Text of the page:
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Signs of Poor Insulation

A home's insulation is its best defense against heat loss. Insulation works by trapping air which is a good insulator. Adding insulation will reduce your heating and cooling bills and create a more comfortable environment. Insulation can be installed inadequately, be mechanically damaged or compressed due to moisture. All of these situations will reduce its R-value. Adding or repairing insulation to existing walls without damaging the finishes can be a challenging task. The best place to start is your attic due to its accessibility.

Ice Damming on Roof

Damaged insulation will create an uncomfortable home.

Ice Dams form on roofs in the winter in cold climates because of inadequate attic insulation. Heat escaping through the ceiling of your home warms the roofs shingles. This heat is translated into melting snow which refreezes as ice when it reaches the cooler part of the lower roof. Ice dams can push up under the shingles and cause water penetration into the attic and eventually your home. The best defense against ice damming is adding additional insulation to the attic space while providing proper air ventilation. The air ventilation will remove moisture from the attic and balance the attic temperature to more closely match the outdoors.

Snow Melt Around Foundation

If there is an even band of snow melt around the exterior of your foundation, your basement is improperly insulated. This is because the heat in your basement is escaping through the walls and melting the snow. If your basement is unfinished, the addition of fiberglass insulation is inexpensive and relatively easy.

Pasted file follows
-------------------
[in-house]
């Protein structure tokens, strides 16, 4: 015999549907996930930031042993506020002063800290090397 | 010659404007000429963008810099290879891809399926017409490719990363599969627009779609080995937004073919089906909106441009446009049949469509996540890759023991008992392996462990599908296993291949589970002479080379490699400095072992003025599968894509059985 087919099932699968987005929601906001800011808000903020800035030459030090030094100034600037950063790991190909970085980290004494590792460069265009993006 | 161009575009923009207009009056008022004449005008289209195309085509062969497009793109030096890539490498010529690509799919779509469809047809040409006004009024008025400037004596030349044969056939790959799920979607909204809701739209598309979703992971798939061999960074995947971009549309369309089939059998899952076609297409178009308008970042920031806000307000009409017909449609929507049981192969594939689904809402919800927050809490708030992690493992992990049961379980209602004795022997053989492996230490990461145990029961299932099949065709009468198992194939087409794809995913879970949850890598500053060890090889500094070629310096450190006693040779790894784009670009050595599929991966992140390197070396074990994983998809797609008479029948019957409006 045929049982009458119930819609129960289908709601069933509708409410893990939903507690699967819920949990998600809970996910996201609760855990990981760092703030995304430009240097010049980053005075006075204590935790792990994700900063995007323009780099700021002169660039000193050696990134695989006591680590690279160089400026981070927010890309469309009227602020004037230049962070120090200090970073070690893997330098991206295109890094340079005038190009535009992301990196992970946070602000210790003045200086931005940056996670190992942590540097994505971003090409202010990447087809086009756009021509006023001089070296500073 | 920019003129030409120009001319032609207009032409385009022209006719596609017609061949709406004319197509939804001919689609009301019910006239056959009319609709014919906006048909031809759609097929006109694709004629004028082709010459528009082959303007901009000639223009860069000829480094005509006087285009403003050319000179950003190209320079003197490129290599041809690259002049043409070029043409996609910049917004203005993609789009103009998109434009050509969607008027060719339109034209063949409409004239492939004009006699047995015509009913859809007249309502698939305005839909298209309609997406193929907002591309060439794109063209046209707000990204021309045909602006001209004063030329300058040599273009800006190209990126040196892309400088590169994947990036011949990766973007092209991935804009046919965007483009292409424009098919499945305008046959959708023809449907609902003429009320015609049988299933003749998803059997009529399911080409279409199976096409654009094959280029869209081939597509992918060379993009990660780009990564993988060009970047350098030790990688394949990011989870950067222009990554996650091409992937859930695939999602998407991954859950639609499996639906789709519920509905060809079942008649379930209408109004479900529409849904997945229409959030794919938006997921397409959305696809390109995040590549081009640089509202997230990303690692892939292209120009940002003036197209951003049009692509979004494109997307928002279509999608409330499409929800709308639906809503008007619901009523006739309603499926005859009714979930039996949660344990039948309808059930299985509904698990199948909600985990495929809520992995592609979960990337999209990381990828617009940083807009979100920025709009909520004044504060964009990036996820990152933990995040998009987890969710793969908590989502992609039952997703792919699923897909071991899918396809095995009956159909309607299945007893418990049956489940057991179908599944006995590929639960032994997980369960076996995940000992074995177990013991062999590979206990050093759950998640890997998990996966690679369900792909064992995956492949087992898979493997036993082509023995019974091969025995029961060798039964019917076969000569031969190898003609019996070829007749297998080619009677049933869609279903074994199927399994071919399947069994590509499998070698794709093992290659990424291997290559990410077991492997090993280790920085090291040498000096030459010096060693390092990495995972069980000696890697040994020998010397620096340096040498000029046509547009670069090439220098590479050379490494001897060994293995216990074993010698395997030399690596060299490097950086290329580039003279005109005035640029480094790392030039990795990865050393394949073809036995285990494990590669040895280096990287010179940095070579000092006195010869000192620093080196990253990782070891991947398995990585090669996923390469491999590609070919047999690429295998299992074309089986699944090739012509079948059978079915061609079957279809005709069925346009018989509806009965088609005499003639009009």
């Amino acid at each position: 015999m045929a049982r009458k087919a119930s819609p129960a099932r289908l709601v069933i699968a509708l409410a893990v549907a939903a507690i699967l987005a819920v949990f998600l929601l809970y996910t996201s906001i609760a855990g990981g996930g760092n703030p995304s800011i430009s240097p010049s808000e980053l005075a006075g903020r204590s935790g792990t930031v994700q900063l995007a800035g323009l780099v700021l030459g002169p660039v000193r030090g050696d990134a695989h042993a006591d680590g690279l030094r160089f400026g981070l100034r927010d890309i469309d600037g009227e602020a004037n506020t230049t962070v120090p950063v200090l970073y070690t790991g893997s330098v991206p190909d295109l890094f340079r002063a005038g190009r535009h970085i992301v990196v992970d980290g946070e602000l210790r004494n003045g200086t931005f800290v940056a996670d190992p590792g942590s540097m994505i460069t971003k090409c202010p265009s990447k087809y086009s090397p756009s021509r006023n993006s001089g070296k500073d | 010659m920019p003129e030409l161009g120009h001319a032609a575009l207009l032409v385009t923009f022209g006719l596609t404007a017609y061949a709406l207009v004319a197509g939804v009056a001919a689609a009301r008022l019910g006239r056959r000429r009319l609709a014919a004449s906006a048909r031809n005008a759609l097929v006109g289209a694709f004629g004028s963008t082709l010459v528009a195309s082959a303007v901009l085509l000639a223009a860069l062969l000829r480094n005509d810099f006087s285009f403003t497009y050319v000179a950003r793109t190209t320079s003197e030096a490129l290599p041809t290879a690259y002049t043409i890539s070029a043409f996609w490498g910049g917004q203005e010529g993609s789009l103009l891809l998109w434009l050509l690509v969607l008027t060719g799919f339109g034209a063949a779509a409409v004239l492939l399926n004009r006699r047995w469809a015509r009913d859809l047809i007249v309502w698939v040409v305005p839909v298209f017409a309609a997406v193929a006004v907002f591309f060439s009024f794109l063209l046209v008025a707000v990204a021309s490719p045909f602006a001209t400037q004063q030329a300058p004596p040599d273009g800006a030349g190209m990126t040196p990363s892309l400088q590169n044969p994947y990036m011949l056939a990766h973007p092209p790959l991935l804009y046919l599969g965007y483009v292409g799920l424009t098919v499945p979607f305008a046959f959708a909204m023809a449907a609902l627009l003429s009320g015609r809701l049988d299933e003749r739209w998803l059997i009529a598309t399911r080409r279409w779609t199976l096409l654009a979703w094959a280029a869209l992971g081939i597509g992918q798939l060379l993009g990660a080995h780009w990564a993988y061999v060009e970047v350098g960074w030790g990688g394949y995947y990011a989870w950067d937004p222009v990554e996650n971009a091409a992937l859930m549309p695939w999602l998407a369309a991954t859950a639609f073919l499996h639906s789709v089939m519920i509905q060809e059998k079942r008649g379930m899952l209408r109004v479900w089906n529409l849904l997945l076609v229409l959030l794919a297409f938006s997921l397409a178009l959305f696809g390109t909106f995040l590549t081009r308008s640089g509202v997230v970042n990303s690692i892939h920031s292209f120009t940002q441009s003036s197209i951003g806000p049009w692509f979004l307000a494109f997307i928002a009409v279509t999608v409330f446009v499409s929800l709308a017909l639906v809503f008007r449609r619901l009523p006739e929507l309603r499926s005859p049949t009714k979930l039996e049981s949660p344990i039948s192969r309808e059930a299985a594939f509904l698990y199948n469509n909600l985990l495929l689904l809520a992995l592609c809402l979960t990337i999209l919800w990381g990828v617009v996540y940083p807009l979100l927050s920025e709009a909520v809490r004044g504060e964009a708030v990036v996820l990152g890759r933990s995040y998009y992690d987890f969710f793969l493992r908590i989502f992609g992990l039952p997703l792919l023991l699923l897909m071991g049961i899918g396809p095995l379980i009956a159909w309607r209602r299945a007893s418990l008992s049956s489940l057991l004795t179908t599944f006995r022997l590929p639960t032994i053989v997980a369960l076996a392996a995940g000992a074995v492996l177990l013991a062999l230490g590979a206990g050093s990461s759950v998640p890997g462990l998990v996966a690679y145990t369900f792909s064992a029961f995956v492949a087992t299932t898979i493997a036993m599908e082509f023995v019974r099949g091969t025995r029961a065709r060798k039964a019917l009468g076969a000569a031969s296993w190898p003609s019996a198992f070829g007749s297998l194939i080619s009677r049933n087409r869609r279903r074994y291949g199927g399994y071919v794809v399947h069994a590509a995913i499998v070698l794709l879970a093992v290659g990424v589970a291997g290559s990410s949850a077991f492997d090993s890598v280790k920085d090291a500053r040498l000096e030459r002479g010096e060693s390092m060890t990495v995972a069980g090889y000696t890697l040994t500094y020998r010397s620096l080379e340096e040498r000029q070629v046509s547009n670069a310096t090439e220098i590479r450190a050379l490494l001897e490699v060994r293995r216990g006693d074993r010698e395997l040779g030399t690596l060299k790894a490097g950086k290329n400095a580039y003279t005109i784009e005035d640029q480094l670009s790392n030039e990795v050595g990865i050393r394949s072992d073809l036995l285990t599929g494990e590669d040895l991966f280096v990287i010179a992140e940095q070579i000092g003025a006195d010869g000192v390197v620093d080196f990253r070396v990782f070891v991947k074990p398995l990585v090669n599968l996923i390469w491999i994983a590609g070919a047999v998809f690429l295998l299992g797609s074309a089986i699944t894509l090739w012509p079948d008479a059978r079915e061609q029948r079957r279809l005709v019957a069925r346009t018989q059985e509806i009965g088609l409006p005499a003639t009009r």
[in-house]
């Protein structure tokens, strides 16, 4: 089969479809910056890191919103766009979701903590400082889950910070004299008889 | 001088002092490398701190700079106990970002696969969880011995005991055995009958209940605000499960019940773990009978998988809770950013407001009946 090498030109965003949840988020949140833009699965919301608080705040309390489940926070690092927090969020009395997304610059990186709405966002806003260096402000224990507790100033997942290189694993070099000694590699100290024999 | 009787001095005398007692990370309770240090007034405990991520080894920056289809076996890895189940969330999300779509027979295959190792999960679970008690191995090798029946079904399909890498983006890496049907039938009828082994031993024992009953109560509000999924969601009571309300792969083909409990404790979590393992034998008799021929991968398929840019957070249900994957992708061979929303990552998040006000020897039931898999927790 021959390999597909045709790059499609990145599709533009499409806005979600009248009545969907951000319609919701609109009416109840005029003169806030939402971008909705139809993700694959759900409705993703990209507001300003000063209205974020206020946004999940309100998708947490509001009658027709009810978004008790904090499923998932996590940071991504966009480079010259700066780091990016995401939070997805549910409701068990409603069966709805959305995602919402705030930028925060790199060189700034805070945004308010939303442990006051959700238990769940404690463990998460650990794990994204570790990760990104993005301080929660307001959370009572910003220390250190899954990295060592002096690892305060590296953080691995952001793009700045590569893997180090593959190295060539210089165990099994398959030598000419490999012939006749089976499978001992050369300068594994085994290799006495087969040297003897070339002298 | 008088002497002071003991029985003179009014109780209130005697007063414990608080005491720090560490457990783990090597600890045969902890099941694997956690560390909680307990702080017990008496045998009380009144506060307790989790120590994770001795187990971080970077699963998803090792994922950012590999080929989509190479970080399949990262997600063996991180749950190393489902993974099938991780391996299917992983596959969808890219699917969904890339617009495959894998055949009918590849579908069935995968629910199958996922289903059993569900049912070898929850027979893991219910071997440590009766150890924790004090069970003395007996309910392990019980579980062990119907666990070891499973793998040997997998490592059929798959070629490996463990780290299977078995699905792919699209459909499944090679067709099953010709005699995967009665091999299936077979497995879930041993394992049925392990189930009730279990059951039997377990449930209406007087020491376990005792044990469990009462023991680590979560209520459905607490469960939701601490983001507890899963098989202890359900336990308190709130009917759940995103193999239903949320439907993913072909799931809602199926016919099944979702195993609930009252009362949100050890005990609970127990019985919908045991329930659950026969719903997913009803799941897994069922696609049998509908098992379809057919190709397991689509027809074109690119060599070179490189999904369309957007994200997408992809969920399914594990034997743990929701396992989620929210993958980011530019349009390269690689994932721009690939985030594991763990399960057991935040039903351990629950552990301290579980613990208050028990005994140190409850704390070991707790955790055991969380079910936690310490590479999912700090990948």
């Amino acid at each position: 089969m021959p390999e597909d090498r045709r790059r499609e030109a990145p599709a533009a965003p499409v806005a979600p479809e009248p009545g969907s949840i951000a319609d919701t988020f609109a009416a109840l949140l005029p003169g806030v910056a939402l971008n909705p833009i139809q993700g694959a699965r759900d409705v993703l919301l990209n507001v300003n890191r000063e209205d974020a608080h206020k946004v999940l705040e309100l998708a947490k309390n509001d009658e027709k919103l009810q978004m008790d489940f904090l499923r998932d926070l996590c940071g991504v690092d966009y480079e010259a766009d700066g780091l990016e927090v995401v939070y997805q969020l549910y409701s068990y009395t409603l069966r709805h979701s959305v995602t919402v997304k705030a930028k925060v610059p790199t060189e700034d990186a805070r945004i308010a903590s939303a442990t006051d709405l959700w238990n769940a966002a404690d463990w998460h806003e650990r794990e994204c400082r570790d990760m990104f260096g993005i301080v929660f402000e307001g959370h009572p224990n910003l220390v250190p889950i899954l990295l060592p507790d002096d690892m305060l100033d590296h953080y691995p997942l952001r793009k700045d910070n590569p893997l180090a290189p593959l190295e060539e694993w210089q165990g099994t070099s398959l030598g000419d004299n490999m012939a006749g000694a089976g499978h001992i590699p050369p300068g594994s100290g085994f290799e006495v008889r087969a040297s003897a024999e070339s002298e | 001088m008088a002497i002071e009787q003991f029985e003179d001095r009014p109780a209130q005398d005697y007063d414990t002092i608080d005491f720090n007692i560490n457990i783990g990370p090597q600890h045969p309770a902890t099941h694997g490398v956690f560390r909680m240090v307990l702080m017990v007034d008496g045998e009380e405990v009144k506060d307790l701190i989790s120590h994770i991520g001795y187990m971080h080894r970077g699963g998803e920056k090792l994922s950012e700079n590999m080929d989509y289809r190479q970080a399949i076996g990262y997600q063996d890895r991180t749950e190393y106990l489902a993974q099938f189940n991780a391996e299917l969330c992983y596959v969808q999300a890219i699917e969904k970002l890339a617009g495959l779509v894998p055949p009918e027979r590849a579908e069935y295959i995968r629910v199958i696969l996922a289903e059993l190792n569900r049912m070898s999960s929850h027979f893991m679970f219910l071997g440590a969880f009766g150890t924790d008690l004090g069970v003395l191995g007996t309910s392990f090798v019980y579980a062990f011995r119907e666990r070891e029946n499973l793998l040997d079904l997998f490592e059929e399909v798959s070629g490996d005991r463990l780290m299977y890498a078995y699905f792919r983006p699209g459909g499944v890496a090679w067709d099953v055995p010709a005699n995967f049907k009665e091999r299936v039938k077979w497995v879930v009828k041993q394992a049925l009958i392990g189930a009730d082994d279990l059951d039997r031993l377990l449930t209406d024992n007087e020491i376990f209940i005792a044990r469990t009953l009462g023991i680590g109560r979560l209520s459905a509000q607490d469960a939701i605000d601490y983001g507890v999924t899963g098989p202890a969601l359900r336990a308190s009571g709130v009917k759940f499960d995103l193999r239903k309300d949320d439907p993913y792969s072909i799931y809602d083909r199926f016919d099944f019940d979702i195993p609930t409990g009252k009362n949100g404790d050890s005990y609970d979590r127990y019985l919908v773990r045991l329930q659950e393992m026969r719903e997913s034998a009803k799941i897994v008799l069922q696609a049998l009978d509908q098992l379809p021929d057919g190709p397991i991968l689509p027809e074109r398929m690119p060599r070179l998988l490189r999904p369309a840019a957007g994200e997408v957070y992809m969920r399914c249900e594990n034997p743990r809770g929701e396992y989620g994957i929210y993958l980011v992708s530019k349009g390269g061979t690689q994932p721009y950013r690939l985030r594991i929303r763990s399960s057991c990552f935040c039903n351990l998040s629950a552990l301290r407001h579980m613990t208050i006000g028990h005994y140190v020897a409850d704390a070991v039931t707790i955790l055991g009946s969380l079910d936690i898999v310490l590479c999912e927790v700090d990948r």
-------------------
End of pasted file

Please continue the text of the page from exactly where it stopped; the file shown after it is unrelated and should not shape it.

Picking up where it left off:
High Heating and Cooling Bills

Consult with your neighbors in similarly sized homes about their monthly heating bills in the winter season. If there is a large discrepancy, this is good evidence that there is a failure in your home's insulation systems. Be sure that they use the same furnace fuel type and keep their home close to the same temperature.

Visual Signs of Damaged Insulation

Take a look at the insulation in your home where its visible. Typical areas are attics, unfinished basements or behind electrical outlets. Poor or damaged insulation will be narrow (1 to 2 inches), compressed, wet, have gaps in its coverage and/or not be continuous across the exterior of the home.

Air Barrier

Modern homes use and air barrier to trap air in the home like a balloon. This is a continuous plastic sheet that is installed behind the drywall. Older homes were not designed with air barriers and they are nearly impossible to retrofit effectively. Make sure your air barrier is installed on the warm side of the insulation, and make sure the tape securing the barrier is fastened properly.

About the Author

Bob White began his writing career in 2006. Working in sales, he was a technical writer tasked with responding to requests for proposal. White has a Bachelor of Arts in computer science and a diploma in home inspection. He has also worked in construction, landscaping and the pool industry for more than 15 years.